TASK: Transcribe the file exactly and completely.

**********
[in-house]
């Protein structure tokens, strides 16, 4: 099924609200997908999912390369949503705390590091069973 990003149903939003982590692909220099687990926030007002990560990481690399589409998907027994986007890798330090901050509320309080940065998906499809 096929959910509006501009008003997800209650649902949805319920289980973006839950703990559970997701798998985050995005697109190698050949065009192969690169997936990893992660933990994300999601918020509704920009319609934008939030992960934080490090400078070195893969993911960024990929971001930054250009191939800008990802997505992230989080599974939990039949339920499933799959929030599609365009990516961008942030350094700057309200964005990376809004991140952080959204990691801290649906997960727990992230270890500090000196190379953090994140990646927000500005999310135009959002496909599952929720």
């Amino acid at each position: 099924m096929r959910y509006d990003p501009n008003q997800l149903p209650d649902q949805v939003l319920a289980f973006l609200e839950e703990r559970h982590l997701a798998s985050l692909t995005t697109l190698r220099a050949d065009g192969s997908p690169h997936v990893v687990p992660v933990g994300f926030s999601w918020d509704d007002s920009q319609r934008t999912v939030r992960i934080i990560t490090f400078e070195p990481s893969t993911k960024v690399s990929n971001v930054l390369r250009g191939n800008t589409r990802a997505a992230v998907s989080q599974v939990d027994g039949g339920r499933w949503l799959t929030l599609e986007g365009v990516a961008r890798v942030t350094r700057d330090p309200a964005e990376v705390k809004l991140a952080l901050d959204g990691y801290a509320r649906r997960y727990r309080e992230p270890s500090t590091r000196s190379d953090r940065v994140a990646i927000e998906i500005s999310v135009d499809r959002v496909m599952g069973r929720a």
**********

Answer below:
[in-house]
């Protein structure tokens, strides 16, 4: 099924609200997908999912390369949503705390590091069973 990003149903939003982590692909220099687990926030007002990560990481690399589409998907027994986007890798330090901050509320309080940065998906499809 096929959910509006501009008003997800209650649902949805319920289980973006839950703990559970997701798998985050995005697109190698050949065009192969690169997936990893992660933990994300999601918020509704920009319609934008939030992960934080490090400078070195893969993911960024990929971001930054250009191939800008990802997505992230989080599974939990039949339920499933799959929030599609365009990516961008942030350094700057309200964005990376809004991140952080959204990691801290649906997960727990992230270890500090000196190379953090994140990646927000500005999310135009959002496909599952929720």
């Amino acid at each position: 099924m096929r959910y509006d990003p501009n008003q997800l149903p209650d649902q949805v939003l319920a289980f973006l609200e839950e703990r559970h982590l997701a798998s985050l692909t995005t697109l190698r220099a050949d065009g192969s997908p690169h997936v990893v687990p992660v933990g994300f926030s999601w918020d509704d007002s920009q319609r934008t999912v939030r992960i934080i990560t490090f400078e070195p990481s893969t993911k960024v690399s990929n971001v930054l390369r250009g191939n800008t589409r990802a997505a992230v998907s989080q599974v939990d027994g039949g339920r499933w949503l799959t929030l599609e986007g365009v990516a961008r890798v942030t350094r700057d330090p309200a964005e990376v705390k809004l991140a952080l901050d959204g990691y801290a509320r649906r997960y727990r309080e992230p270890s500090t590091r000196s190379d953090r940065v994140a990646i927000e998906i500005s999310v135009d499809r959002v496909m599952g069973r929720a």